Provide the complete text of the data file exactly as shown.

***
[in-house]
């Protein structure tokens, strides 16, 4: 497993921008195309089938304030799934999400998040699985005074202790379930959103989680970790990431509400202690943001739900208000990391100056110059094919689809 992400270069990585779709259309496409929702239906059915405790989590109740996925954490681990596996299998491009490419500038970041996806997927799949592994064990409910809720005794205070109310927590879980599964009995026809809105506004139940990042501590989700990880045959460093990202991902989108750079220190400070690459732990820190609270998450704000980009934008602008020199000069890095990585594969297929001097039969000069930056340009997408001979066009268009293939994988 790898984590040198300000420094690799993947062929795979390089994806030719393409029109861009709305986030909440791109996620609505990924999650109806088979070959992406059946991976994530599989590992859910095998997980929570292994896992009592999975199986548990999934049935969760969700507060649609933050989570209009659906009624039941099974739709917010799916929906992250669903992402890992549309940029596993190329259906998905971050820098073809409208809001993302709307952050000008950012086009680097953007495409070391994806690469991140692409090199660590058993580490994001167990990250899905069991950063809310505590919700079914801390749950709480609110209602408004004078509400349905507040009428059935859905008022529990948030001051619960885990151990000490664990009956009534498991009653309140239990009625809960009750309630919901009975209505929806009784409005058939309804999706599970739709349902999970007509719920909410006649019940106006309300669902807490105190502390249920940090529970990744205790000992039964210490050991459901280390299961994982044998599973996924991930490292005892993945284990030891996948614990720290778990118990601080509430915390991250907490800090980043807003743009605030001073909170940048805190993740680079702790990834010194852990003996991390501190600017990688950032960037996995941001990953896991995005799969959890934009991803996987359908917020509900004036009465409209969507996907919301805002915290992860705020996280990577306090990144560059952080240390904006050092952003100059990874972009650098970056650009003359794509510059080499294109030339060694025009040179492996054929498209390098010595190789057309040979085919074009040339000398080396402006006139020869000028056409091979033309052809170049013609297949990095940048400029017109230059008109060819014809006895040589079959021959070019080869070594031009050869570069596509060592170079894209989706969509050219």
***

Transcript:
[in-house]
């Protein structure tokens, strides 16, 4: 497993921008195309089938304030799934999400998040699985005074202790379930959103989680970790990431509400202690943001739900208000990391100056110059094919689809 992400270069990585779709259309496409929702239906059915405790989590109740996925954490681990596996299998491009490419500038970041996806997927799949592994064990409910809720005794205070109310927590879980599964009995026809809105506004139940990042501590989700990880045959460093990202991902989108750079220190400070690459732990820190609270998450704000980009934008602008020199000069890095990585594969297929001097039969000069930056340009997408001979066009268009293939994988 790898984590040198300000420094690799993947062929795979390089994806030719393409029109861009709305986030909440791109996620609505990924999650109806088979070959992406059946991976994530599989590992859910095998997980929570292994896992009592999975199986548990999934049935969760969700507060649609933050989570209009659906009624039941099974739709917010799916929906992250669903992402890992549309940029596993190329259906998905971050820098073809409208809001993302709307952050000008950012086009680097953007495409070391994806690469991140692409090199660590058993580490994001167990990250899905069991950063809310505590919700079914801390749950709480609110209602408004004078509400349905507040009428059935859905008022529990948030001051619960885990151990000490664990009956009534498991009653309140239990009625809960009750309630919901009975209505929806009784409005058939309804999706599970739709349902999970007509719920909410006649019940106006309300669902807490105190502390249920940090529970990744205790000992039964210490050991459901280390299961994982044998599973996924991930490292005892993945284990030891996948614990720290778990118990601080509430915390991250907490800090980043807003743009605030001073909170940048805190993740680079702790990834010194852990003996991390501190600017990688950032960037996995941001990953896991995005799969959890934009991803996987359908917020509900004036009465409209969507996907919301805002915290992860705020996280990577306090990144560059952080240390904006050092952003100059990874972009650098970056650009003359794509510059080499294109030339060694025009040179492996054929498209390098010595190789057309040979085919074009040339000398080396402006006139020869000028056409091979033309052809170049013609297949990095940048400029017109230059008109060819014809006895040589079959021959070019080869070594031009050869570069596509060592170079894209989706969509050219």